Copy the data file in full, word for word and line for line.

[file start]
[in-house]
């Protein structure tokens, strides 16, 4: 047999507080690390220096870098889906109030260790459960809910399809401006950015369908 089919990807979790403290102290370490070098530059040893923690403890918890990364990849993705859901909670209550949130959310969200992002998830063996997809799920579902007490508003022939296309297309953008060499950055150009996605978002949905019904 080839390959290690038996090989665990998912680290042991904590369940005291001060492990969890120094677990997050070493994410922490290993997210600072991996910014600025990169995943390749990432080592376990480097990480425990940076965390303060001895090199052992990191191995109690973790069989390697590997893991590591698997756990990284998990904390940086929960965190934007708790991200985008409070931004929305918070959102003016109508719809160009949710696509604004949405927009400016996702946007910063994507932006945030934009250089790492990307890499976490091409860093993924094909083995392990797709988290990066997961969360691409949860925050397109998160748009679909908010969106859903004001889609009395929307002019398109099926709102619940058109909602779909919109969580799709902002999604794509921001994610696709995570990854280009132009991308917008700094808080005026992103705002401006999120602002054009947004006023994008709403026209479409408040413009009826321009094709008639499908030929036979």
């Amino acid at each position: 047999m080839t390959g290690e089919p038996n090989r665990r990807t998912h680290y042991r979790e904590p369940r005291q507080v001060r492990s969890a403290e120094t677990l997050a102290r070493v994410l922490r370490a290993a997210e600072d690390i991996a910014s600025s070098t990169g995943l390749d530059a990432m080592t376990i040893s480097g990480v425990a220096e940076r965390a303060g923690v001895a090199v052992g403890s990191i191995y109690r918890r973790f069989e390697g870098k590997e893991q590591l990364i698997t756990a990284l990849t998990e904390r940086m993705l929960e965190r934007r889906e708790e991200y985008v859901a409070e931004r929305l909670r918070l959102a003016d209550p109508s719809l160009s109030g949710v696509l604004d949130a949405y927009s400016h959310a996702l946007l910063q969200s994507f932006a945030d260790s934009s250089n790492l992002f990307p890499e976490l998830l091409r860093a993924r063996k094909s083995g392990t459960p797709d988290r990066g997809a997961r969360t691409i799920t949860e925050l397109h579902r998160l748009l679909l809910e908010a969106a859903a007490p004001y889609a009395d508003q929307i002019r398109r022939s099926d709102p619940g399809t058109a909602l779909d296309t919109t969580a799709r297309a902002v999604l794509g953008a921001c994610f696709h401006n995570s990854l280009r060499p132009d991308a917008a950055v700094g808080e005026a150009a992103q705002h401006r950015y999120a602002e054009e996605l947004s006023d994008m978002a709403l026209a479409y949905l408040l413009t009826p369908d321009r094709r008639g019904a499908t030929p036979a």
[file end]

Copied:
[in-house]
């Protein structure tokens, strides 16, 4: 047999507080690390220096870098889906109030260790459960809910399809401006950015369908 089919990807979790403290102290370490070098530059040893923690403890918890990364990849993705859901909670209550949130959310969200992002998830063996997809799920579902007490508003022939296309297309953008060499950055150009996605978002949905019904 080839390959290690038996090989665990998912680290042991904590369940005291001060492990969890120094677990997050070493994410922490290993997210600072991996910014600025990169995943390749990432080592376990480097990480425990940076965390303060001895090199052992990191191995109690973790069989390697590997893991590591698997756990990284998990904390940086929960965190934007708790991200985008409070931004929305918070959102003016109508719809160009949710696509604004949405927009400016996702946007910063994507932006945030934009250089790492990307890499976490091409860093993924094909083995392990797709988290990066997961969360691409949860925050397109998160748009679909908010969106859903004001889609009395929307002019398109099926709102619940058109909602779909919109969580799709902002999604794509921001994610696709995570990854280009132009991308917008700094808080005026992103705002401006999120602002054009947004006023994008709403026209479409408040413009009826321009094709008639499908030929036979």
């Amino acid at each position: 047999m080839t390959g290690e089919p038996n090989r665990r990807t998912h680290y042991r979790e904590p369940r005291q507080v001060r492990s969890a403290e120094t677990l997050a102290r070493v994410l922490r370490a290993a997210e600072d690390i991996a910014s600025s070098t990169g995943l390749d530059a990432m080592t376990i040893s480097g990480v425990a220096e940076r965390a303060g923690v001895a090199v052992g403890s990191i191995y109690r918890r973790f069989e390697g870098k590997e893991q590591l990364i698997t756990a990284l990849t998990e904390r940086m993705l929960e965190r934007r889906e708790e991200y985008v859901a409070e931004r929305l909670r918070l959102a003016d209550p109508s719809l160009s109030g949710v696509l604004d949130a949405y927009s400016h959310a996702l946007l910063q969200s994507f932006a945030d260790s934009s250089n790492l992002f990307p890499e976490l998830l091409r860093a993924r063996k094909s083995g392990t459960p797709d988290r990066g997809a997961r969360t691409i799920t949860e925050l397109h579902r998160l748009l679909l809910e908010a969106a859903a007490p004001y889609a009395d508003q929307i002019r398109r022939s099926d709102p619940g399809t058109a909602l779909d296309t919109t969580a799709r297309a902002v999604l794509g953008a921001c994610f696709h401006n995570s990854l280009r060499p132009d991308a917008a950055v700094g808080e005026a150009a992103q705002h401006r950015y999120a602002e054009e996605l947004s006023d994008m978002a709403l026209a479409y949905l408040l413009t009826p369908d321009r094709r008639g019904a499908t030929p036979a």